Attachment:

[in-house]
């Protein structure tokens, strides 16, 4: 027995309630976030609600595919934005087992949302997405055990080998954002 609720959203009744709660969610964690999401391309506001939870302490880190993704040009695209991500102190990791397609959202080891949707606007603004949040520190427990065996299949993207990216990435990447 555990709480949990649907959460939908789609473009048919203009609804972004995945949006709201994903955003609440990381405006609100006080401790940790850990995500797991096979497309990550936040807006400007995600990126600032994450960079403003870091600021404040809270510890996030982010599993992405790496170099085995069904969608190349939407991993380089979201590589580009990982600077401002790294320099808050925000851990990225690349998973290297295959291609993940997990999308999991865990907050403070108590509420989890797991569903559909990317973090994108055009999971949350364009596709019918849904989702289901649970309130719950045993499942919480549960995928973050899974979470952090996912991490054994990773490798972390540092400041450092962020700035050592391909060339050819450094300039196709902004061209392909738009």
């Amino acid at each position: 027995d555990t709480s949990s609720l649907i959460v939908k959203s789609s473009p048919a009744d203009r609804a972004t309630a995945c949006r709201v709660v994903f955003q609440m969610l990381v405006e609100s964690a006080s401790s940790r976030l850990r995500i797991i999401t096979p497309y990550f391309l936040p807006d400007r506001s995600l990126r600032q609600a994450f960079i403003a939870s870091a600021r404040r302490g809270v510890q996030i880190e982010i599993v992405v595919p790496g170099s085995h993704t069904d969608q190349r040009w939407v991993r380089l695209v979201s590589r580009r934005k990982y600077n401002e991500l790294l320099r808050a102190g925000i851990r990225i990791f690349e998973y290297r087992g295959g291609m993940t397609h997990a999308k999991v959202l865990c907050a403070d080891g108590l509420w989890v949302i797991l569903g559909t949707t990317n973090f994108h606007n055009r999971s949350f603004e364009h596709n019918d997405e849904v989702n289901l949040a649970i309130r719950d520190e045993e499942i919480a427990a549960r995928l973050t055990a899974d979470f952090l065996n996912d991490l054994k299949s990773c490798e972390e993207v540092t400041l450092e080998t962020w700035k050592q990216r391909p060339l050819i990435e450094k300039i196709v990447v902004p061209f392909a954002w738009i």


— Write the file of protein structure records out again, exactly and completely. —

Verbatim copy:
[in-house]
């Protein structure tokens, strides 16, 4: 027995309630976030609600595919934005087992949302997405055990080998954002 609720959203009744709660969610964690999401391309506001939870302490880190993704040009695209991500102190990791397609959202080891949707606007603004949040520190427990065996299949993207990216990435990447 555990709480949990649907959460939908789609473009048919203009609804972004995945949006709201994903955003609440990381405006609100006080401790940790850990995500797991096979497309990550936040807006400007995600990126600032994450960079403003870091600021404040809270510890996030982010599993992405790496170099085995069904969608190349939407991993380089979201590589580009990982600077401002790294320099808050925000851990990225690349998973290297295959291609993940997990999308999991865990907050403070108590509420989890797991569903559909990317973090994108055009999971949350364009596709019918849904989702289901649970309130719950045993499942919480549960995928973050899974979470952090996912991490054994990773490798972390540092400041450092962020700035050592391909060339050819450094300039196709902004061209392909738009």
């Amino acid at each position: 027995d555990t709480s949990s609720l649907i959460v939908k959203s789609s473009p048919a009744d203009r609804a972004t309630a995945c949006r709201v709660v994903f955003q609440m969610l990381v405006e609100s964690a006080s401790s940790r976030l850990r995500i797991i999401t096979p497309y990550f391309l936040p807006d400007r506001s995600l990126r600032q609600a994450f960079i403003a939870s870091a600021r404040r302490g809270v510890q996030i880190e982010i599993v992405v595919p790496g170099s085995h993704t069904d969608q190349r040009w939407v991993r380089l695209v979201s590589r580009r934005k990982y600077n401002e991500l790294l320099r808050a102190g925000i851990r990225i990791f690349e998973y290297r087992g295959g291609m993940t397609h997990a999308k999991v959202l865990c907050a403070d080891g108590l509420w989890v949302i797991l569903g559909t949707t990317n973090f994108h606007n055009r999971s949350f603004e364009h596709n019918d997405e849904v989702n289901l949040a649970i309130r719950d520190e045993e499942i919480a427990a549960r995928l973050t055990a899974d979470f952090l065996n996912d991490l054994k299949s990773c490798e972390e993207v540092t400041l450092e080998t962020w700035k050592q990216r391909p060339l050819i990435e450094k300039i196709v990447v902004p061209f392909a954002w738009i």